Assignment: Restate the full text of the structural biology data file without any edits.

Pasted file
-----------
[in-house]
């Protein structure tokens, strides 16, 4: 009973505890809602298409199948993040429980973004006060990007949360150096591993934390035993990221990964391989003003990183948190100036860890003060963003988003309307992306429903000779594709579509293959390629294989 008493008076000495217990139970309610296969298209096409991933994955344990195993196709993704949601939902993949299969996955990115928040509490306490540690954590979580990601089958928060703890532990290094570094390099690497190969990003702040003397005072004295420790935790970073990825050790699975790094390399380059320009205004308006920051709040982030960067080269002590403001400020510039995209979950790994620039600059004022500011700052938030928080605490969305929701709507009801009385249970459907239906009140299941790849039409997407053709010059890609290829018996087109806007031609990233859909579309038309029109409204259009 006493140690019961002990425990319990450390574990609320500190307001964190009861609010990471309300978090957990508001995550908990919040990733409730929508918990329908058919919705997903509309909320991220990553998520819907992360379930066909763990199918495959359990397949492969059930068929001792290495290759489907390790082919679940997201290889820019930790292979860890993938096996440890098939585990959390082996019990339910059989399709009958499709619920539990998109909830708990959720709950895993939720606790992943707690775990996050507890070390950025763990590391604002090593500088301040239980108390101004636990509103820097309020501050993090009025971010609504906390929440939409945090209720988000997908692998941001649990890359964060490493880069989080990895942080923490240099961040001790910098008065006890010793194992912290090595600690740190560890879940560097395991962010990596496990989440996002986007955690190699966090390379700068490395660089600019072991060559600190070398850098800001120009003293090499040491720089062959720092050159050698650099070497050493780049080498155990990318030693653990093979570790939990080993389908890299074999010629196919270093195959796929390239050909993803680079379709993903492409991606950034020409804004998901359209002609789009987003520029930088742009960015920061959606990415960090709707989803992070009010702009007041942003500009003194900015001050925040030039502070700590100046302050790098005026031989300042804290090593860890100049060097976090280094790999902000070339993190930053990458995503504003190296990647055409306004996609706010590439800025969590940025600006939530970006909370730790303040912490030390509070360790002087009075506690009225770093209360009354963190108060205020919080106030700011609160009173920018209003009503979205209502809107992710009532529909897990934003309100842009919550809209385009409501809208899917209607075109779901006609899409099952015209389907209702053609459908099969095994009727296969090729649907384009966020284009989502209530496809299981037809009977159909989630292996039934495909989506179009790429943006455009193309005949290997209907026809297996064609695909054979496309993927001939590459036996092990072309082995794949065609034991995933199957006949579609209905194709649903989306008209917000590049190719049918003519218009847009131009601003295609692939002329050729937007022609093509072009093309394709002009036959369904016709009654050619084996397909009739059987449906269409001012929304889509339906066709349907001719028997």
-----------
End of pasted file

[in-house]
């Protein structure tokens, strides 16, 4: 009973505890809602298409199948993040429980973004006060990007949360150096591993934390035993990221990964391989003003990183948190100036860890003060963003988003309307992306429903000779594709579509293959390629294989 008493008076000495217990139970309610296969298209096409991933994955344990195993196709993704949601939902993949299969996955990115928040509490306490540690954590979580990601089958928060703890532990290094570094390099690497190969990003702040003397005072004295420790935790970073990825050790699975790094390399380059320009205004308006920051709040982030960067080269002590403001400020510039995209979950790994620039600059004022500011700052938030928080605490969305929701709507009801009385249970459907239906009140299941790849039409997407053709010059890609290829018996087109806007031609990233859909579309038309029109409204259009 006493140690019961002990425990319990450390574990609320500190307001964190009861609010990471309300978090957990508001995550908990919040990733409730929508918990329908058919919705997903509309909320991220990553998520819907992360379930066909763990199918495959359990397949492969059930068929001792290495290759489907390790082919679940997201290889820019930790292979860890993938096996440890098939585990959390082996019990339910059989399709009958499709619920539990998109909830708990959720709950895993939720606790992943707690775990996050507890070390950025763990590391604002090593500088301040239980108390101004636990509103820097309020501050993090009025971010609504906390929440939409945090209720988000997908692998941001649990890359964060490493880069989080990895942080923490240099961040001790910098008065006890010793194992912290090595600690740190560890879940560097395991962010990596496990989440996002986007955690190699966090390379700068490395660089600019072991060559600190070398850098800001120009003293090499040491720089062959720092050159050698650099070497050493780049080498155990990318030693653990093979570790939990080993389908890299074999010629196919270093195959796929390239050909993803680079379709993903492409991606950034020409804004998901359209002609789009987003520029930088742009960015920061959606990415960090709707989803992070009010702009007041942003500009003194900015001050925040030039502070700590100046302050790098005026031989300042804290090593860890100049060097976090280094790999902000070339993190930053990458995503504003190296990647055409306004996609706010590439800025969590940025600006939530970006909370730790303040912490030390509070360790002087009075506690009225770093209360009354963190108060205020919080106030700011609160009173920018209003009503979205209502809107992710009532529909897990934003309100842009919550809209385009409501809208899917209607075109779901006609899409099952015209389907209702053609459908099969095994009727296969090729649907384009966020284009989502209530496809299981037809009977159909989630292996039934495909989506179009790429943006455009193309005949290997209907026809297996064609695909054979496309993927001939590459036996092990072309082995794949065609034991995933199957006949579609209905194709649903989306008209917000590049190719049918003519218009847009131009601003295609692939002329050729937007022609093509072009093309394709002009036959369904016709009654050619084996397909009739059987449906269409001012929304889509339906066709349907001719028997």